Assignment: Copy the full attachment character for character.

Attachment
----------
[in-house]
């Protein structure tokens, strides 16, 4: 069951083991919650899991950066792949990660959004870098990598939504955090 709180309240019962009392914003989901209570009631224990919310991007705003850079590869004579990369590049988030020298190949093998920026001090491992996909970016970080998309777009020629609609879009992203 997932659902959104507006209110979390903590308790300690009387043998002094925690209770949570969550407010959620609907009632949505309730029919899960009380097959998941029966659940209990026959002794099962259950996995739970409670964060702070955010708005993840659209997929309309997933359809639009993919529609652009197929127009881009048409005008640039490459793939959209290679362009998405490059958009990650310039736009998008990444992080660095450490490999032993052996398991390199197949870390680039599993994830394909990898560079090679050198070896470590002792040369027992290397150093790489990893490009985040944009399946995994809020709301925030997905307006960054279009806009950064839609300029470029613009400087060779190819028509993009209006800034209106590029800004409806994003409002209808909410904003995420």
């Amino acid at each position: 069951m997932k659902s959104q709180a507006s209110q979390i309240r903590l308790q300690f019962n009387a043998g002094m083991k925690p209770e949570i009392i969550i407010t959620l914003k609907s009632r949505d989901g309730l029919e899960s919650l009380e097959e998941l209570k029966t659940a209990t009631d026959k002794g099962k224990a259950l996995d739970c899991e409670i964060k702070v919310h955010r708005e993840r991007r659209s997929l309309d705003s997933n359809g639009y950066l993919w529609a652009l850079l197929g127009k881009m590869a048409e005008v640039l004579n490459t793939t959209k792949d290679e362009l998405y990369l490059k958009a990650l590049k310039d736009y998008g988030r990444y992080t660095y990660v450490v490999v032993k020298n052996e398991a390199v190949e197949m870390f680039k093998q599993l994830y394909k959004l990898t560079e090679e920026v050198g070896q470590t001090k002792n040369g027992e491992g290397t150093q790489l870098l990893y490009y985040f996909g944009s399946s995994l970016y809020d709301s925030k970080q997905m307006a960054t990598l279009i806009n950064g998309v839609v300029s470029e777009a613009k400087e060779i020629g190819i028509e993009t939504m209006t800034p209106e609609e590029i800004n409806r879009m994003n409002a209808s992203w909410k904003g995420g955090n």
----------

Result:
[in-house]
């Protein structure tokens, strides 16, 4: 069951083991919650899991950066792949990660959004870098990598939504955090 709180309240019962009392914003989901209570009631224990919310991007705003850079590869004579990369590049988030020298190949093998920026001090491992996909970016970080998309777009020629609609879009992203 997932659902959104507006209110979390903590308790300690009387043998002094925690209770949570969550407010959620609907009632949505309730029919899960009380097959998941029966659940209990026959002794099962259950996995739970409670964060702070955010708005993840659209997929309309997933359809639009993919529609652009197929127009881009048409005008640039490459793939959209290679362009998405490059958009990650310039736009998008990444992080660095450490490999032993052996398991390199197949870390680039599993994830394909990898560079090679050198070896470590002792040369027992290397150093790489990893490009985040944009399946995994809020709301925030997905307006960054279009806009950064839609300029470029613009400087060779190819028509993009209006800034209106590029800004409806994003409002209808909410904003995420």
């Amino acid at each position: 069951m997932k659902s959104q709180a507006s209110q979390i309240r903590l308790q300690f019962n009387a043998g002094m083991k925690p209770e949570i009392i969550i407010t959620l914003k609907s009632r949505d989901g309730l029919e899960s919650l009380e097959e998941l209570k029966t659940a209990t009631d026959k002794g099962k224990a259950l996995d739970c899991e409670i964060k702070v919310h955010r708005e993840r991007r659209s997929l309309d705003s997933n359809g639009y950066l993919w529609a652009l850079l197929g127009k881009m590869a048409e005008v640039l004579n490459t793939t959209k792949d290679e362009l998405y990369l490059k958009a990650l590049k310039d736009y998008g988030r990444y992080t660095y990660v450490v490999v032993k020298n052996e398991a390199v190949e197949m870390f680039k093998q599993l994830y394909k959004l990898t560079e090679e920026v050198g070896q470590t001090k002792n040369g027992e491992g290397t150093q790489l870098l990893y490009y985040f996909g944009s399946s995994l970016y809020d709301s925030k970080q997905m307006a960054t990598l279009i806009n950064g998309v839609v300029s470029e777009a613009k400087e060779i020629g190819i028509e993009t939504m209006t800034p209106e609609e590029i800004n409806r879009m994003n409002a209808s992203w909410k904003g995420g955090n």